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Microservices: just another word for ‘tiny-SOA’?


In earlier posts about Microservice Architecture we discussed what Microservices are in general, how these can be used to improve your delivery process and how development of Microservices fit with agile methods. In this post we’ll compare Microservice Architecture with the ‘traditional Service Oriented Architecture’.

The truth about Microservices

It is true that Microservices are smaller services than services typically found in a Service Oriented Architecture, but that is about as far as this comparison goes. The Microservices Architecture, or simply MsA, includes certain additional concepts surrounding these ‘smaller services’ and this is where the differences with SOA begin to show.


An SOA is most often implemented on an Enterprise Service Bus (ESB). Such an ESB is almost always implemented centrally by one department in the organization. This department is made responsible for managing the scale and complexities that come with a centralized ESB.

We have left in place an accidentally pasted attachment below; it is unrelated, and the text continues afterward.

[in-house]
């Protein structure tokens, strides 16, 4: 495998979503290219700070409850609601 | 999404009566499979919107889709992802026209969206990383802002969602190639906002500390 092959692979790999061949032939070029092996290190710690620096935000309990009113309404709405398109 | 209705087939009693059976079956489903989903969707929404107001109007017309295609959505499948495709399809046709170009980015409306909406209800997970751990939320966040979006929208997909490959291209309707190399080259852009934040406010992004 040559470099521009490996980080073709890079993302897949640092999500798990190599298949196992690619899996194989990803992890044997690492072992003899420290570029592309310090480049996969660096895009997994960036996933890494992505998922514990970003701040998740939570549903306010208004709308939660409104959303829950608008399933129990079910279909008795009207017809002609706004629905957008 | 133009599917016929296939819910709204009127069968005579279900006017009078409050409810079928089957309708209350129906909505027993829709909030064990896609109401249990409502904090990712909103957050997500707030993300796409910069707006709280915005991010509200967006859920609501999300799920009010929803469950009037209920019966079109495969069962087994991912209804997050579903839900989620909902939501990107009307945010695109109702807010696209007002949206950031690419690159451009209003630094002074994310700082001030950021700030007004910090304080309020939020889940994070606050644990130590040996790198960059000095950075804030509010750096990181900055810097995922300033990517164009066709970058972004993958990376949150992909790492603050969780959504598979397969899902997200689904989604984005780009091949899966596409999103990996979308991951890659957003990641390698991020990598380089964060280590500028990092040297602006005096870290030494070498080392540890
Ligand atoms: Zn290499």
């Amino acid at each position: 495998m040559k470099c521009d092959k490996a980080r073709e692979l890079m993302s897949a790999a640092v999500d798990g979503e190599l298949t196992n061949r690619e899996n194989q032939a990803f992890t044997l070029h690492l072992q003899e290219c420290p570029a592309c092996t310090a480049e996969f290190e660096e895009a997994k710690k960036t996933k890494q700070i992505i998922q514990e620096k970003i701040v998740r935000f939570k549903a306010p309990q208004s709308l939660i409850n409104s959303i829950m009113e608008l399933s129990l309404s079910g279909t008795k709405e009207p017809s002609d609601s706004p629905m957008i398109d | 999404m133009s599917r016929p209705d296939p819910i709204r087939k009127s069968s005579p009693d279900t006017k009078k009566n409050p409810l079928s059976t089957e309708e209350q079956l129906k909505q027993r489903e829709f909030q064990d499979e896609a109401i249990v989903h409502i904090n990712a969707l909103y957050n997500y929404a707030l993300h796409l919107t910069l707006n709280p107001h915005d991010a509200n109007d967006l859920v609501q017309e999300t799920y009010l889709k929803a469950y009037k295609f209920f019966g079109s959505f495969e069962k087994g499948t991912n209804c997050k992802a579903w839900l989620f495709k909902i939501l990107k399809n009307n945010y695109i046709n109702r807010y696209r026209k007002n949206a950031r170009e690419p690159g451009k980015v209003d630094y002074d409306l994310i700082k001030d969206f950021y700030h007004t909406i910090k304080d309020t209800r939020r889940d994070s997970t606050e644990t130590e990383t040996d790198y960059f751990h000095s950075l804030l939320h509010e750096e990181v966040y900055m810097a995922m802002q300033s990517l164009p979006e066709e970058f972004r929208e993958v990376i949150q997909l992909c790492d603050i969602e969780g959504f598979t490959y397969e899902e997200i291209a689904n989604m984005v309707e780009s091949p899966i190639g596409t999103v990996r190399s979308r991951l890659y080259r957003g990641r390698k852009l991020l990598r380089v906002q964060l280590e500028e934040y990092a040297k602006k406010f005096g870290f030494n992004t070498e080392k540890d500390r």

To handle these complexities all kinds of processes are formed around the ESB, for example service lifecycle management, governance processes, etc. These processes are not necessarily a bad idea and to a certain degree they are all needed to make sure that the benefits of SOA can be harvested.

However, the downside is that all too often this leads to institutionalization of the ESB in the form of a Center of Excellence (CoE) which develops its specific service-frameworks and monopolizes all the integration effort of the organization. The common effect of this is that when the organization starts scaling up the use of the ESB, they experience a drop in effectiveness and velocity of the development team.

Why did we even do SOA and ESB in the first place?

Find out in our next blogpost: “Why Microservices Architecture?”